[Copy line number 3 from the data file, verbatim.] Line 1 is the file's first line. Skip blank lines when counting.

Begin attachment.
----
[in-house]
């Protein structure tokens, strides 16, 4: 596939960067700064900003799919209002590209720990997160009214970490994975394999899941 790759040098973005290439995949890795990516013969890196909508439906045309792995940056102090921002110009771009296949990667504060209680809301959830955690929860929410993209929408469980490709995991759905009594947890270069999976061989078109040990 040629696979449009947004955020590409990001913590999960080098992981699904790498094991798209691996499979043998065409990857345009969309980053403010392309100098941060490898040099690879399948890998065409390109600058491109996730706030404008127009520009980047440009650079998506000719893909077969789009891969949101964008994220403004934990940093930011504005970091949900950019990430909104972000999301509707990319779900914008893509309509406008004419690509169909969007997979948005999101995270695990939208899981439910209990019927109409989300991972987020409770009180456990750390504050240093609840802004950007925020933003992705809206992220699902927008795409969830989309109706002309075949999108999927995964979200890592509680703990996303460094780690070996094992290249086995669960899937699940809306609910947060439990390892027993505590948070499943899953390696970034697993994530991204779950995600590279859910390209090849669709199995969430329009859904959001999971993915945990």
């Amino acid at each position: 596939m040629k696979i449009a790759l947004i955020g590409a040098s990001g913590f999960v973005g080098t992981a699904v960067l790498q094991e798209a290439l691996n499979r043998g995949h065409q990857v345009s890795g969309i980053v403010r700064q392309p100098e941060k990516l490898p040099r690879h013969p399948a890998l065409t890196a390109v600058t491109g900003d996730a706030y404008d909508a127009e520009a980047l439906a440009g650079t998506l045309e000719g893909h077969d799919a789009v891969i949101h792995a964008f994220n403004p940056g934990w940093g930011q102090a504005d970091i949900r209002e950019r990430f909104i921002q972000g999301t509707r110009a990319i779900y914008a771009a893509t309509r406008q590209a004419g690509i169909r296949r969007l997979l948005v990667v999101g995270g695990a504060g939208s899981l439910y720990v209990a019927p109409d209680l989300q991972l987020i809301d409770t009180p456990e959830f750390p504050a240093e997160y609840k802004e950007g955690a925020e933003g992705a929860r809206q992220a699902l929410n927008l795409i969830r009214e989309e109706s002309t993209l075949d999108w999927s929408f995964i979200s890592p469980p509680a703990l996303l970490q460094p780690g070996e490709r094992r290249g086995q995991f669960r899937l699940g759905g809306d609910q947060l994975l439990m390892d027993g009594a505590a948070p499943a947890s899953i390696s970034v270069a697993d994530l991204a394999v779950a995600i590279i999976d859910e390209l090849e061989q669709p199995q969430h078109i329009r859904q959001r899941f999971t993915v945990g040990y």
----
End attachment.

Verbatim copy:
């Amino acid at each position: 596939m040629k696979i449009a790759l947004i955020g590409a040098s990001g913590f999960v973005g080098t992981a699904v960067l790498q094991e798209a290439l691996n499979r043998g995949h065409q990857v345009s890795g969309i980053v403010r700064q392309p100098e941060k990516l490898p040099r690879h013969p399948a890998l065409t890196a390109v600058t491109g900003d996730a706030y404008d909508a127009e520009a980047l439906a440009g650079t998506l045309e000719g893909h077969d799919a789009v891969i949101h792995a964008f994220n403004p940056g934990w940093g930011q102090a504005d970091i949900r209002e950019r990430f909104i921002q972000g999301t509707r110009a990319i779900y914008a771009a893509t309509r406008q590209a004419g690509i169909r296949r969007l997979l948005v990667v999101g995270g695990a504060g939208s899981l439910y720990v209990a019927p109409d209680l989300q991972l987020i809301d409770t009180p456990e959830f750390p504050a240093e997160y609840k802004e950007g955690a925020e933003g992705a929860r809206q992220a699902l929410n927008l795409i969830r009214e989309e109706s002309t993209l075949d999108w999927s929408f995964i979200s890592p469980p509680a703990l996303l970490q460094p780690g070996e490709r094992r290249g086995q995991f669960r899937l699940g759905g809306d609910q947060l994975l439990m390892d027993g009594a505590a948070p499943a947890s899953i390696s970034v270069a697993d994530l991204a394999v779950a995600i590279i999976d859910e390209l090849e061989q669709p199995q969430h078109i329009r859904q959001r899941f999971t993915v945990g040990y």